Oil resurges on Middle East woes; stocks slide, gold hits new high


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Escalating unrest in the Middle East drove oil prices up and stocks down Tuesday, and sent some investors fleeing for classic havens, including precious metals and Treasury bonds.

Gold hit a record high, topping its previous peak reached at the start of the year.

Near-term oil futures in New York ended floor trading at $99.63 a barrel, up $2.66, or 2.7%, from Monday and the highest close since September 2008.


Crude had briefly reached a high of $103.41 during trading last Thursday before pulling back.

Oil’s price in London also jumped Tuesday, gaining $3.68 to $115.48 a barrel.

The market had stabilized on Friday and Monday, helped by Saudia Arabia’s promises to make up for cutbacks in Libyan oil output. But the headlines from the Middle East on Tuesday were uniformly frightening for markets. Libyan strongman Moammar Kadafi showed no signs of capitulating to Western demands that he step down, protests raged in Yemen and new anti-government demonstrations were reported in Iran.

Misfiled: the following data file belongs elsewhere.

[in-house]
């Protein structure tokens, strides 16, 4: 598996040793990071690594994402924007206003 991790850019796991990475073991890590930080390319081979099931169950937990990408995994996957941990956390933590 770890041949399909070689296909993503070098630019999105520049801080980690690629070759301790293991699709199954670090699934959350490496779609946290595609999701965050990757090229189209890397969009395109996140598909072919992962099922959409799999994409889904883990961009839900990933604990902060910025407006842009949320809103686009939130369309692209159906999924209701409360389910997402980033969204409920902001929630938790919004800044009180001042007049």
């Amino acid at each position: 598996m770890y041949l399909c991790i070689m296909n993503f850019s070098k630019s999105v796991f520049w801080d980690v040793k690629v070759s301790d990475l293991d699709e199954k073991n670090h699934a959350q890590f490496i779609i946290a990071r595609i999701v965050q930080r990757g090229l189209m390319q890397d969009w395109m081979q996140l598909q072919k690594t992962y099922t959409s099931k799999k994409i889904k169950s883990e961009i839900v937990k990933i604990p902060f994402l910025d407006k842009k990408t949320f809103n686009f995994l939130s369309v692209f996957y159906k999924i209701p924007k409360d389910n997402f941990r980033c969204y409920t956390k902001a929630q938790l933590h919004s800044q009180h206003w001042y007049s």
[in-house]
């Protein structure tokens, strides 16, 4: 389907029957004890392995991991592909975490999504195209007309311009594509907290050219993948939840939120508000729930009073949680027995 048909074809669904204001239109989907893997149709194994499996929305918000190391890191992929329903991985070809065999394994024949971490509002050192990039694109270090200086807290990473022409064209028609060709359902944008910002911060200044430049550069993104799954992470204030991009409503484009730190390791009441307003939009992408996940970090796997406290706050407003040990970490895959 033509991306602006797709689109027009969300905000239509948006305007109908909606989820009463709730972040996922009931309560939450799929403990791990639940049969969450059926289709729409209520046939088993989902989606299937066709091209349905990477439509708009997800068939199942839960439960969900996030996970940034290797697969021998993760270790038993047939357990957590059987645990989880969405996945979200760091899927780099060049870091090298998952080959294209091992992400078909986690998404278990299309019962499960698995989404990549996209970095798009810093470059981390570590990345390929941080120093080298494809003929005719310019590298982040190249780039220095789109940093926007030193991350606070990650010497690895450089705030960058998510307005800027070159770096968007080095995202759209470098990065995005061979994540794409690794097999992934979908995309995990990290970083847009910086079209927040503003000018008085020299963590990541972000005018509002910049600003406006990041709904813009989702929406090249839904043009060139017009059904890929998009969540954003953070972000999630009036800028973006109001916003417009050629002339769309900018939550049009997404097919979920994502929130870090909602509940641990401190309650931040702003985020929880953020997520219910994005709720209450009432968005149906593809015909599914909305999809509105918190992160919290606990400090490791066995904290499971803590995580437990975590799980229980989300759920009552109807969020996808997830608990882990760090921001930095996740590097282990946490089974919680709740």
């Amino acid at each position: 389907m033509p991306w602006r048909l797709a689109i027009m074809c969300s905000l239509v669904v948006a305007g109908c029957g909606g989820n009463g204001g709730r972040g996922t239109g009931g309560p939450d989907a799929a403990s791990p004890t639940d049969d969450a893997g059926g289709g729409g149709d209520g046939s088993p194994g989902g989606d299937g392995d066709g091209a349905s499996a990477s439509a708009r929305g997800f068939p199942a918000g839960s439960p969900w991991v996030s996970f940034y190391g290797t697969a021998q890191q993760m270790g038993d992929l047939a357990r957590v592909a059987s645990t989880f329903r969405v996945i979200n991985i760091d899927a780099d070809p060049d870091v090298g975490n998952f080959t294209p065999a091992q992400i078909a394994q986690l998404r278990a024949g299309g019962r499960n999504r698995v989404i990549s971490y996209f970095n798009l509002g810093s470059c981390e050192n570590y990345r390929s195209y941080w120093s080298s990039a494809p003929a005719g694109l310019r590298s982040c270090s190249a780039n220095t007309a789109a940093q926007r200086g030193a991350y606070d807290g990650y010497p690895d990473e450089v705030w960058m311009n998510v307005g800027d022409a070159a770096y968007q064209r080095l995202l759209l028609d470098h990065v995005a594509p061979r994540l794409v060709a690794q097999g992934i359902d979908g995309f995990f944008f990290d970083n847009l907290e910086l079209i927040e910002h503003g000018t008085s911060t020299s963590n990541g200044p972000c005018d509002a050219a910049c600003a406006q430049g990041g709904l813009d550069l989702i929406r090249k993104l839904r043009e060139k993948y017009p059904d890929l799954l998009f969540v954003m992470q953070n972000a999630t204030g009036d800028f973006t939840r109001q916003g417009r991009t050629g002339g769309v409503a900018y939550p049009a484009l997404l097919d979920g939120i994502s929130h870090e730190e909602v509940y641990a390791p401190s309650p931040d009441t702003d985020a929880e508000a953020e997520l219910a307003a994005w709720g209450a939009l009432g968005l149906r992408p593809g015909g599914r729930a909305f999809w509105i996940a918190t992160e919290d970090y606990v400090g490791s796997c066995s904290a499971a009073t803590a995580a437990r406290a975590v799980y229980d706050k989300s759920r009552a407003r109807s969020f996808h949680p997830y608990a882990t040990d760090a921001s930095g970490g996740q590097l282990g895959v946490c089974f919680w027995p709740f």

Federal Reserve Chairman Ben S. Bernanke, testifying on Capitol Hill, sought to downplay the potential effects of rising crude costs on U.S. inflation.

But the resumption of oil’s climb triggered selling by nervous investors on Wall Street, overshadowing a a report showing that U.S. manufacturing activity remained robust in February, a good sign for the economy. The Dow Jones industrial average was down 142 points, or 1.2%, to 12,084 at about noon PST, with an hour of trading to go.

[Updated at 1:10 p.m. PST: The Dow closed down 168.32 points, or 1.4%, to 12,058.02, its biggest one-day drop since it tumbled 178 points on Feb. 22, at the outset of the latest run-up in oil. Among broader indexes, the Standard & Poor’s 500 and the Nasdaq composite both fell 1.6%.]

Some investors snapped up Treasury securities, pushing yields down. The five-year T-note yield slipped to 2.12% from 2.14% on Monday.


But the day’s big winners were precious metals. March gold futures soared $21.40 to $1,430.70 an ounce, topping the previous closing record of $1,422.60 reached Jan. 3.

Silver surged 61 cents to $34.42 an ounce, a new 31-year high (unadjusted for inflation).

Gold has risen in 10 of the last 11 trading sessions as social unrest in the Middle East and North Africa has spread.

“Gold has been the primary beneficiary of the flight-to-safety trade,” said Matt Zeman, a metals trader at LaSalle Futures Group in Chicago.

With the price at a new high, Zeman said it was likely that more investors would take notice, which could bring a new wave of buying on Wednesday, he said.

-- Tom Petruno